Pixie the border collie has many talents — playing fetch, rolling over, dog-paddling in the ocean. Oh yeah, and she knows sign language.
That’s right: Nine-week-old Pixie, who is deaf, recognizes several hand commands and “can do anything a hearing dog can do, except hear,” says Liz Grewal, a specialist who is fostering Pixie in her home in Coffs Harbour in southeastern Australia. Grewal has taught sign language to some 20 deaf dogs in the last six years, ever since falling in love with a deaf pup she came across in a local shelter. “That little guy was going to have a hard time finding a home,” she tells PEOPLE Pets. “He was going to be the last dog picked, and that really moved me.”
Some breeders will put deaf dogs down at birth because they believe they can’t sell them, fearing that they will startle easily and bite. Grewal and other advocates for deaf dogs say they’re actually a cinch to train, and make wonderful pets. “One of the myths is that a deaf dog will chase a rabbit or something and you’ll never be able to call them back,” says Grewal. “But the truth is, what are the chances you’d be able to call a hearing dog back? I train all my dogs to focus on me when they play fetch, and they soon realize it’s more fun to come back than to chase something else.”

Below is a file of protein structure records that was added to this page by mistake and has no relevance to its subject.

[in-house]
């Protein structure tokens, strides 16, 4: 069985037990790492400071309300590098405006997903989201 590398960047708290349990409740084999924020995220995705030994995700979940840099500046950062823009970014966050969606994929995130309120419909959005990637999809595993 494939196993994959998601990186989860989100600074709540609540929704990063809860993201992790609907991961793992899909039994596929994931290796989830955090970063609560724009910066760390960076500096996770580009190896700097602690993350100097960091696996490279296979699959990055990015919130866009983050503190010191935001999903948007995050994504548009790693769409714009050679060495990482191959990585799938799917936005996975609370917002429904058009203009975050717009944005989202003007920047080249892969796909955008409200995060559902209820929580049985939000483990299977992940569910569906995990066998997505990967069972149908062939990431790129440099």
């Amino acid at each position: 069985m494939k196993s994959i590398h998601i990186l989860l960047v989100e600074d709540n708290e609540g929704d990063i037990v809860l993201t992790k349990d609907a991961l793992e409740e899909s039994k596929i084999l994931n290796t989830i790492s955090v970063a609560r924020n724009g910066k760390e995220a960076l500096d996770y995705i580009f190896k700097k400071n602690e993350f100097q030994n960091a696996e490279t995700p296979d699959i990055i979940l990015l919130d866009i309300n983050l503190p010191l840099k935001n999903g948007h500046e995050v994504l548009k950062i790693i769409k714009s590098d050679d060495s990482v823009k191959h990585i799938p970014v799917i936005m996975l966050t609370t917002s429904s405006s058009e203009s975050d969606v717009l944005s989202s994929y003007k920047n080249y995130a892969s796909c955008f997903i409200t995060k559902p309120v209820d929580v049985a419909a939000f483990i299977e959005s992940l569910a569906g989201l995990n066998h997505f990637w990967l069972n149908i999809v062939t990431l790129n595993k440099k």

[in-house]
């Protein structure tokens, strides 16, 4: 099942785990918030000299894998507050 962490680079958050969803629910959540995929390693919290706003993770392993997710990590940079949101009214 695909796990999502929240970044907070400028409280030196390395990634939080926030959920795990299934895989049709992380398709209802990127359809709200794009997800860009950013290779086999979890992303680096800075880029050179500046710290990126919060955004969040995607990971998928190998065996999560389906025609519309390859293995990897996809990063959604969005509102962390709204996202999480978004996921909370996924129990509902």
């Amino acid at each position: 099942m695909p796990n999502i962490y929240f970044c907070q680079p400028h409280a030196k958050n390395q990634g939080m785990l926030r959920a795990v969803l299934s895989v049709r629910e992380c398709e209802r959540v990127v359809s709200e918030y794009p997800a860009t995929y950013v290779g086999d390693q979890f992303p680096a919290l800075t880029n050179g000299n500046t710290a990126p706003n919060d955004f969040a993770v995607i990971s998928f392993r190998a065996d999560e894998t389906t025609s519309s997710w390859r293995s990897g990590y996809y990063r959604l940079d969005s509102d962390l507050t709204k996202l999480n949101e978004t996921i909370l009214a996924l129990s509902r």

Grewal, who is not a licensed trainer but is mentored by experts in obedience and agility (she and her husband run a small business), combines hand signals designed for dogs with American Sign Language to create a small vocabulary for her deaf dogs. Pixie understands about 10 signs so far, but some border collies — one of the smartest breeds of all — recognize well over a 100 signs. The key to teaching them “is consistency,” says Grewal. “It’s the same signs and the same rewards over and over.”
Pixie knows when to sit (“I close my fist in front of her nose and move it upward”), drop to the ground (“I put my palm facing the dog and move it downwards”) and come (“I move my open palm towards me”). Grewal claps three times to alert Pixie to scurry outside to the bathroom, while a thumbs-up means “good girl.” “If you think about it, a lot of hearing dogs interpret hand signals, body language, facial expressions,” says Grewal. “All you have to do is reach for a leash and your dogs know they’re going outside.”
Grewal recommends that anyone who owns a deaf dog should supervise them when they are around children 12 and under. “Little kids move fast and dogs don’t always understand that,” she says. “But otherwise, they’re perfectly fine with children.” She will continue to foster dogs like Pixie — and do whatever she can to change the prevailing wisdom among breeders that deaf dogs should be put down. “We call deaf dogs Velcro Dogs, because they want to be glued to your side 24/7,” she says. “Pixie is like that. She’s just a beautiful soul, and I love her.”